US Supreme Court hears oral arguments in case concerning crimes committed on reservations News
© WikiMedia (Joe Ravi)
US Supreme Court hears oral arguments in case concerning crimes committed on reservations

The US Supreme Court Wednesday heard oral arguments in Oklahoma v. Castro-Huerta, a case concerning the court’s 2020 decision that removed Oklahoma’s jurisdiction over many crimes in large parts of the state that remain classified as reservations. 

In 2015, Victor Manuel Castro-Huerta, who is not Native American, was convicted of child neglect and sentenced to 35 years in prison. Castro-Huerta’s stepdaughter, the victim, is a member of the Eastern Band of Cherokee Indians and the crime was committed within the Cherokee Reservation.

Castro-Huerta challenged his conviction, arguing that Oklahoma could not prosecute him for a crime committed on Native American land without federal approval under the Supreme Court’s 2020 decision in McGirt v. Oklahoma. Oklahoma argued that McGirt involved a Native American defendant, whereas Castro-Huerta is non-Native, so McGirt did not bar his prosecution by the state. The Oklahoma Court of Criminal Appeals vacated Castro-Huerta’s conviction because of the location in which the crime occurred. The appeals court held that McGirt covered crimes committed by any individual on Native American lands.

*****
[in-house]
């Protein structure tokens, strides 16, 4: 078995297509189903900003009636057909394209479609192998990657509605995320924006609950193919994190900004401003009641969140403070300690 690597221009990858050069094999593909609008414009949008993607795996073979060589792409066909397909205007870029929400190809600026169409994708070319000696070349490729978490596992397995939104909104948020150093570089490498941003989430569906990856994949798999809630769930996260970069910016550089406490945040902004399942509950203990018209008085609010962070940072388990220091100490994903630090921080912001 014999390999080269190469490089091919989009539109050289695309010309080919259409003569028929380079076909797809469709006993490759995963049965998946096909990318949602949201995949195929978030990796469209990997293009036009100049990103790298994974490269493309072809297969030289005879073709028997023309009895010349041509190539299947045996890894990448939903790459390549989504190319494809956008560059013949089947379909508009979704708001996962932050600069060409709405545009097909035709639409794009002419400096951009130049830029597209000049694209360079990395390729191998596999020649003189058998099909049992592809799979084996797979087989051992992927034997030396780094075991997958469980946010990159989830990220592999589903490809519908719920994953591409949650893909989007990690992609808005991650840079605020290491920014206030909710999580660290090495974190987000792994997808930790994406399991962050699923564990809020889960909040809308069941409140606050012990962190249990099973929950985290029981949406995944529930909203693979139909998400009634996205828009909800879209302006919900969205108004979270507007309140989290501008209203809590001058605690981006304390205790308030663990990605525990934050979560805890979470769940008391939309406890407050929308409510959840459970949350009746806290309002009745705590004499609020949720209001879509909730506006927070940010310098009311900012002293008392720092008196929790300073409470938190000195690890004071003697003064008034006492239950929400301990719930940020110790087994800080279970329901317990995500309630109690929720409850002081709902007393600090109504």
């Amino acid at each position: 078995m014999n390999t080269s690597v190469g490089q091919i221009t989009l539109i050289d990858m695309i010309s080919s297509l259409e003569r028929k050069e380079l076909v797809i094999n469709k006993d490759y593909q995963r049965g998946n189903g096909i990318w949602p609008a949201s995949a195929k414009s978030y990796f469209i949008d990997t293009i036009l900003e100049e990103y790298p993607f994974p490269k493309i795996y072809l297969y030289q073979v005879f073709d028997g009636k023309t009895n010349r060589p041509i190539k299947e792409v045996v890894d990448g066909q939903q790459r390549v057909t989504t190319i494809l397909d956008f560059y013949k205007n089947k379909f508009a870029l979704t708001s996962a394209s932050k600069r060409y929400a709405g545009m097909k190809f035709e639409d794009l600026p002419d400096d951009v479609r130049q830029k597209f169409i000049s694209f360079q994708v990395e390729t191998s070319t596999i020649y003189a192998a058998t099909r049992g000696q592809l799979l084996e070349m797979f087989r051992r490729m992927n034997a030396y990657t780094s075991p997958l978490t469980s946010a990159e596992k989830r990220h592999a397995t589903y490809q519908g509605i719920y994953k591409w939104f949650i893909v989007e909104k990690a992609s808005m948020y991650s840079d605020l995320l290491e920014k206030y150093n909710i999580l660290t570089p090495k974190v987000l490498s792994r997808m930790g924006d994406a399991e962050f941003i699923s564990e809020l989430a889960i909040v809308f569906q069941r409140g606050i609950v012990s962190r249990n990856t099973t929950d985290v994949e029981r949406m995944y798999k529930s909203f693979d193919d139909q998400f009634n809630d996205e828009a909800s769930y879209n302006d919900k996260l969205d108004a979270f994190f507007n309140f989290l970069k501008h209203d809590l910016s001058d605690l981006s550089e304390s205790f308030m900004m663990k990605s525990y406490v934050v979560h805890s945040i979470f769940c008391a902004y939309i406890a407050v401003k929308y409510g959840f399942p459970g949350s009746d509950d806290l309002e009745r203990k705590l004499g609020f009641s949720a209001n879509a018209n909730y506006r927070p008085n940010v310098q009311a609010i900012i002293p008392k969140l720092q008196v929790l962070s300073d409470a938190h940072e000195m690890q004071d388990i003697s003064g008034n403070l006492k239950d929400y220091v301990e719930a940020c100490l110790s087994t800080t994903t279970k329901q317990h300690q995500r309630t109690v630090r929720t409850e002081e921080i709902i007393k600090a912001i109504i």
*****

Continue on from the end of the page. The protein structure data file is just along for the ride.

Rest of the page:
Oklahoma then appealed to the Supreme Court in September 2021, asking the court to consider whether a state has authority to prosecute non-Indians who commit crimes against Indians on Native American lands. On January 21, the Supreme Court granted certiorari. 

During oral arguments, the justices seemed keen on keeping the general rule that states do not possess powers in Native American territories absent congressional authorization in tact. Justice Gorsuch pointed out to Oklahoma’s advocate, Kannon Shanmugam, that the US made promises through treaties with the Cherokee Nation pertaining to the duty of protection. The duty of protection, usually known as the “trust responsibility,” favors deference to the Cherokee Nation government. Justice Gorsuch also commented on other federal promises, including that “no other sovereign” would have power with the Cherokee lands and that the Cherokee government must consent before state powers would be applicable.

Justice Breyer asked why Oklahoma could not just go to Congress for relief, as all other states act under the assumption that state jurisdiction is forbidden absent congressional authorization. Justice Sotomayor added to Justice Breyer’s questioning by stating that many states have declined to assert jurisdiction in Native American territory in part because of the expensive obligations, with little or no federal money to pursue. Justice Sotomayor commented that if Oklahoma were to prevail, all states would be shackled with an “unfunded mandate.”

A decision is expected by the court by mid-June.